This week, most us will:
- Ask our class for the definition of a word
- Get them sorting things into categories, or…
- Instruct them to put things in an order
Some of us might do all three! One of their many strengths is their simplicity. Children will get what we’re asking of them.
So here’s 3 philosophical twists on these activities, to make it easier for children to think about the harder questions. These were inspired by observing lessons at Harris Primary Academy, Chafford Hundred on Monday.
1. Asking for definitions
We ask children for meanings or definitions of keywords to check for understanding. These are usually technical terms. What is respiration? What does latitude mean? What’s a primary source?
The twist: Give pupils a concept to define. For example, what does ‘fairness’ mean? One way to find the concepts in a topic is to imagine what big ideas would be left behind if an explosion blew away the specific details. Concepts are usually juicy, abstract nouns that are hard to pin down – like bravery, freedom or justice.
Once a meaning is proposed, encourage counter-examples to test this definition. For example, if a pupil says fairness is ‘treating everyone equally’, ask if there’s any examples of equal treatment that isn’t fair. You could also explore the relationship between concepts by asking ‘Do ‘fairness’ and ‘equality’ mean the same thing? Or are they different?
2. Sorting things into categories
It’s the classic cut-and-stick exercise. On Monday, Year 1 children were sorting statements about seasons into columns titled True and False.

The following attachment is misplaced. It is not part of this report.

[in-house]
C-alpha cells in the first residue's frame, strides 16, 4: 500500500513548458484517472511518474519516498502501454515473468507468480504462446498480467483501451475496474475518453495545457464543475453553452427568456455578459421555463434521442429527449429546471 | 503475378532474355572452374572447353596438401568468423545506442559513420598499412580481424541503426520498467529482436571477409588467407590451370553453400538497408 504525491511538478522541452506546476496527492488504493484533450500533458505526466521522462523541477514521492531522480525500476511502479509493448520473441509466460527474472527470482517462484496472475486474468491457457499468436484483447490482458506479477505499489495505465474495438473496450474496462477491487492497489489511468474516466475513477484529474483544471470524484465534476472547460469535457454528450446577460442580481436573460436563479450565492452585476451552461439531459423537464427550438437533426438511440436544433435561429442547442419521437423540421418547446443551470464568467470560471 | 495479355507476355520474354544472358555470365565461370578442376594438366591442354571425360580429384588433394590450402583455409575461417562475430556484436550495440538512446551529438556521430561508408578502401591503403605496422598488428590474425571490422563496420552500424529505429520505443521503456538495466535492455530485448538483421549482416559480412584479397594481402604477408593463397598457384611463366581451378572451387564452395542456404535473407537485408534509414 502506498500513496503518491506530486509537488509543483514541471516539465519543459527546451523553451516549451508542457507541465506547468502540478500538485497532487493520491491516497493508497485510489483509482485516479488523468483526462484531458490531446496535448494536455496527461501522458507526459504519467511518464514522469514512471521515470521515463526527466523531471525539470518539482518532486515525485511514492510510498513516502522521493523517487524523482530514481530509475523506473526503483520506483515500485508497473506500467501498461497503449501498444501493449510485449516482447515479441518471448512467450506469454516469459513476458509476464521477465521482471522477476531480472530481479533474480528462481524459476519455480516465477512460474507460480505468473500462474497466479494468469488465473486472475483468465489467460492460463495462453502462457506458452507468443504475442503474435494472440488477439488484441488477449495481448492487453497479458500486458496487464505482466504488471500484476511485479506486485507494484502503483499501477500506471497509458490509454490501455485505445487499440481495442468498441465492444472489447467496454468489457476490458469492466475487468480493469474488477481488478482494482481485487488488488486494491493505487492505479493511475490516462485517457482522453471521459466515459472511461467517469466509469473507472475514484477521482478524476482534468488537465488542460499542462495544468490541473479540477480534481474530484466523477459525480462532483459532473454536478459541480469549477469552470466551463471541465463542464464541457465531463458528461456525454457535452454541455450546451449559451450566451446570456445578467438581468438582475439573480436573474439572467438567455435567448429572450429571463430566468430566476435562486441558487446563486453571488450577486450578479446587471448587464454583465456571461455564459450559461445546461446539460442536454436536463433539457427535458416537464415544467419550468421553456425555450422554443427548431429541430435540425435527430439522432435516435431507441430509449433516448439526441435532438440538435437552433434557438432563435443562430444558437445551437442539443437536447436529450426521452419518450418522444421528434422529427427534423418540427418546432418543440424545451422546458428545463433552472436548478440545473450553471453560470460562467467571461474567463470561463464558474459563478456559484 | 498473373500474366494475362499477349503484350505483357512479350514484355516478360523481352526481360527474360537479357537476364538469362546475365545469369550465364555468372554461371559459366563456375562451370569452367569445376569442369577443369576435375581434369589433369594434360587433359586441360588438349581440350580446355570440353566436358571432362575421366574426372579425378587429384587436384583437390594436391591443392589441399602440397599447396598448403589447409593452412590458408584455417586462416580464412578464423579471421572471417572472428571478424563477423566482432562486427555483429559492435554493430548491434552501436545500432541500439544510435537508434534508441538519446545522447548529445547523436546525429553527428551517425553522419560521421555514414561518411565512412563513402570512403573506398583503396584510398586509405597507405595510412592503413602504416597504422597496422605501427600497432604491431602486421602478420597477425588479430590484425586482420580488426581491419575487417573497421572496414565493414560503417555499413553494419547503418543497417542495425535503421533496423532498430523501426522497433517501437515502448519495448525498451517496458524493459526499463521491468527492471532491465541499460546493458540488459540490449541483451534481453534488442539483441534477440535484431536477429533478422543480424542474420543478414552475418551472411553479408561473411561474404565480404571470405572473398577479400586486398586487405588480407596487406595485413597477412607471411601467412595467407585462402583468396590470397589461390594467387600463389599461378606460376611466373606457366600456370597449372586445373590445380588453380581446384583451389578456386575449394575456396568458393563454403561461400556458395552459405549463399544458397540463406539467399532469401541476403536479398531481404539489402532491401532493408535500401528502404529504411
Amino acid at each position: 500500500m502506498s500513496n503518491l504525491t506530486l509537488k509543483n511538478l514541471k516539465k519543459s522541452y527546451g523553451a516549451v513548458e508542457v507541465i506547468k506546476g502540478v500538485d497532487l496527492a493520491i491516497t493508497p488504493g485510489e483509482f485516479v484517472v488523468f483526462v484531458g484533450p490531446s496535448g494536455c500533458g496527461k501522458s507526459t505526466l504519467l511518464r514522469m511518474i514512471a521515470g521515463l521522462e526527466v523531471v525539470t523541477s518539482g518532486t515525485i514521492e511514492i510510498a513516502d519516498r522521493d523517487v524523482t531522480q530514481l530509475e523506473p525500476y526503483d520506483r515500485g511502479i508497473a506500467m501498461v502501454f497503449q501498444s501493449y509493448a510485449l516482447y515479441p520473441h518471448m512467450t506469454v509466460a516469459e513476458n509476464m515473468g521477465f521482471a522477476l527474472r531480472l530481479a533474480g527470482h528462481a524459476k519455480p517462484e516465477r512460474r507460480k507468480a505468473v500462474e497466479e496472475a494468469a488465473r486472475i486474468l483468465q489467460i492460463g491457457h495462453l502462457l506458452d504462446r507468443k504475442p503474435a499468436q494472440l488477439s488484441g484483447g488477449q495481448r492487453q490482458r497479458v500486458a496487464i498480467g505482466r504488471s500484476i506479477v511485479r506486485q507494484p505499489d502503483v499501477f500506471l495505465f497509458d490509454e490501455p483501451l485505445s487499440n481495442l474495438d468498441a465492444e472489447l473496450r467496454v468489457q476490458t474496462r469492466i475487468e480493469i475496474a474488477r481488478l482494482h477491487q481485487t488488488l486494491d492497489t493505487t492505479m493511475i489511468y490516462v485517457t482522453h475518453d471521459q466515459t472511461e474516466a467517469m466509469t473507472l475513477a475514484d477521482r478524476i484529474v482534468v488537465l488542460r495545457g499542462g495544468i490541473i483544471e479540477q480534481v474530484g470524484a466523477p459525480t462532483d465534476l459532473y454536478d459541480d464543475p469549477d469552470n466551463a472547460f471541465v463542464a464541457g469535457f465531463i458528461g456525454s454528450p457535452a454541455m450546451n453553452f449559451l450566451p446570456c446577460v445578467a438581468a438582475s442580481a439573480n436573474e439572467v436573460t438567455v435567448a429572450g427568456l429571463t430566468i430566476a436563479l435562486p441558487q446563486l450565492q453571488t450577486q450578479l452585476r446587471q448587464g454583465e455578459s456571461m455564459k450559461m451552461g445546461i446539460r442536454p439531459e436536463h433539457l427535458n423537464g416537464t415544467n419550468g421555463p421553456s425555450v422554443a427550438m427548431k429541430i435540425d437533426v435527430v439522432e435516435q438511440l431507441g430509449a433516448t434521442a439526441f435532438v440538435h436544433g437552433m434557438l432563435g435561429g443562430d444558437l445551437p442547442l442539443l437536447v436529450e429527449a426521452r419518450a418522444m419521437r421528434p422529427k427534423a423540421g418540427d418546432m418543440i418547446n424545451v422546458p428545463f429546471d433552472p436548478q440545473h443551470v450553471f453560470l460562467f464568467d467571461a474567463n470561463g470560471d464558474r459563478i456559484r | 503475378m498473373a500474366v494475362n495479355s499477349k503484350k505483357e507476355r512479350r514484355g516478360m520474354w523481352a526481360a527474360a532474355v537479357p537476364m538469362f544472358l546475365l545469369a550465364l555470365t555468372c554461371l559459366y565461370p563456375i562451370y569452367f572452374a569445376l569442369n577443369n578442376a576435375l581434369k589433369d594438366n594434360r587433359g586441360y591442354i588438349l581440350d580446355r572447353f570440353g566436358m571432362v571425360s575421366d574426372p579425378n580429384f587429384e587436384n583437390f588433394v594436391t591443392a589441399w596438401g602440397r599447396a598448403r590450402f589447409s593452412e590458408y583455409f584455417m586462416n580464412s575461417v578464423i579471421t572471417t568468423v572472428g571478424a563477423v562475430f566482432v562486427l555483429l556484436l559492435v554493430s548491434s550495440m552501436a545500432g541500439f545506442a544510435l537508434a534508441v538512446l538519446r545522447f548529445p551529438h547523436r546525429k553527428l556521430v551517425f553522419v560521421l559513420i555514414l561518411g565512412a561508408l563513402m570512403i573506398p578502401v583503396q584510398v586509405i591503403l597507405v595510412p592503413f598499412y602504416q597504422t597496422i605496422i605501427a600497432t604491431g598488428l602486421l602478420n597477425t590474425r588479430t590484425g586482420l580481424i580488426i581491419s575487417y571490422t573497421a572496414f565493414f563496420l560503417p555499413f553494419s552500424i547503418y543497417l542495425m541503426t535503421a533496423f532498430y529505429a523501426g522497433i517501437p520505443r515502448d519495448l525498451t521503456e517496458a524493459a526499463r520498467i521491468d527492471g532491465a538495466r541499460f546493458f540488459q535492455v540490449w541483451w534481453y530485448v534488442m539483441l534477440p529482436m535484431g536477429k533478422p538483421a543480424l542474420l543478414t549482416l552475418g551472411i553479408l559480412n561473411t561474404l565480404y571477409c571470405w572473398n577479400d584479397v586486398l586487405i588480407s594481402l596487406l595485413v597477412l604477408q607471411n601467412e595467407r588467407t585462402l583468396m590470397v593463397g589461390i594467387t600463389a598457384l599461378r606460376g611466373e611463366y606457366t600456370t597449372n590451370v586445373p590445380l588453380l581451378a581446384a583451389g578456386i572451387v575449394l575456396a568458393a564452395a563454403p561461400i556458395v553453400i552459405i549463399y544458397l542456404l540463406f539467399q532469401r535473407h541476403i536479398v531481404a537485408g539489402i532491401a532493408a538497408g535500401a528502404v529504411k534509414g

The twist: Give children a set of contentious statements to sort under Agree and Disagree. For example:
‘Summer is better than winter’
‘Building snow-people is more fun than building sandcastles’
‘Controlling the weather would be a good idea’
You could then divide the floor in two with a skipping rope or metre ruler, and read out each statement. Let pupils show their thinking physically by standing on the side of Agree or Disagree. Whichever statements divide the class nicely could then be used for a wider discussion. They might return to their desks and move some statements to the other column, if they’ve been convinced by the other side.
3. Putting things in order
We often ask pupils to make timelines, or sequence events from a story. It helps them understand chronology and causation.
The twist: Give pupils things from your topic to order from ‘most’ to ‘least’. Such as ordering from most to least important / valuable / beautiful. An example of this is our Naughtyometer, which fits into PSHE for all ages. You can download it here:
If you like the look of these suggestions, but you are struggling for a resource, reply direct to this email and we’ll send you an idea to match your topic.
PS: We’ve had a brilliant response to our Philosopher in Residence CPD Programme launched last week. If you missed it, your school can still apply here: